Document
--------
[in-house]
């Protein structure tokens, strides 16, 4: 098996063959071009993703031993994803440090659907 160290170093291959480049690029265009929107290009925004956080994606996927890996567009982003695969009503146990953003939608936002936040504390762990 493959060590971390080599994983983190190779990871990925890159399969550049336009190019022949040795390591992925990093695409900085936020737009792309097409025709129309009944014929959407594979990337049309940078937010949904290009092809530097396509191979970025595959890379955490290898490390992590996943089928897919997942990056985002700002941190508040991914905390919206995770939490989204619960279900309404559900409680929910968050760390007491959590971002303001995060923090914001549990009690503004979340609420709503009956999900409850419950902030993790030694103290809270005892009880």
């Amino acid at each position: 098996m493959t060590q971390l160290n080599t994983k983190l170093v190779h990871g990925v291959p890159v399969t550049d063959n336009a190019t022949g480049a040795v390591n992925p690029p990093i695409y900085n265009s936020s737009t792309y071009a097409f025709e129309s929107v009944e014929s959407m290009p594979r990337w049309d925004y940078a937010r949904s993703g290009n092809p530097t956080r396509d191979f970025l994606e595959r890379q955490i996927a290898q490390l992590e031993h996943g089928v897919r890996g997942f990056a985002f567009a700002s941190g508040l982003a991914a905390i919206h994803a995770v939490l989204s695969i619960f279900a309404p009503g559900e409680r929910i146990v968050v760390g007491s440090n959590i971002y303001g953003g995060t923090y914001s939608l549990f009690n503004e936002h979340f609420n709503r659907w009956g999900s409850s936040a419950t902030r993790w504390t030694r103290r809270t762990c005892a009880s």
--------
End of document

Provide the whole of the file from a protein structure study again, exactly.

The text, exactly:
[in-house]
């Protein structure tokens, strides 16, 4: 098996063959071009993703031993994803440090659907 160290170093291959480049690029265009929107290009925004956080994606996927890996567009982003695969009503146990953003939608936002936040504390762990 493959060590971390080599994983983190190779990871990925890159399969550049336009190019022949040795390591992925990093695409900085936020737009792309097409025709129309009944014929959407594979990337049309940078937010949904290009092809530097396509191979970025595959890379955490290898490390992590996943089928897919997942990056985002700002941190508040991914905390919206995770939490989204619960279900309404559900409680929910968050760390007491959590971002303001995060923090914001549990009690503004979340609420709503009956999900409850419950902030993790030694103290809270005892009880």
């Amino acid at each position: 098996m493959t060590q971390l160290n080599t994983k983190l170093v190779h990871g990925v291959p890159v399969t550049d063959n336009a190019t022949g480049a040795v390591n992925p690029p990093i695409y900085n265009s936020s737009t792309y071009a097409f025709e129309s929107v009944e014929s959407m290009p594979r990337w049309d925004y940078a937010r949904s993703g290009n092809p530097t956080r396509d191979f970025l994606e595959r890379q955490i996927a290898q490390l992590e031993h996943g089928v897919r890996g997942f990056a985002f567009a700002s941190g508040l982003a991914a905390i919206h994803a995770v939490l989204s695969i619960f279900a309404p009503g559900e409680r929910i146990v968050v760390g007491s440090n959590i971002y303001g953003g995060t923090y914001s939608l549990f009690n503004e936002h979340f609420n709503r659907w009956g999900s409850s936040a419950t902030r993790w504390t030694r103290r809270t762990c005892a009880s």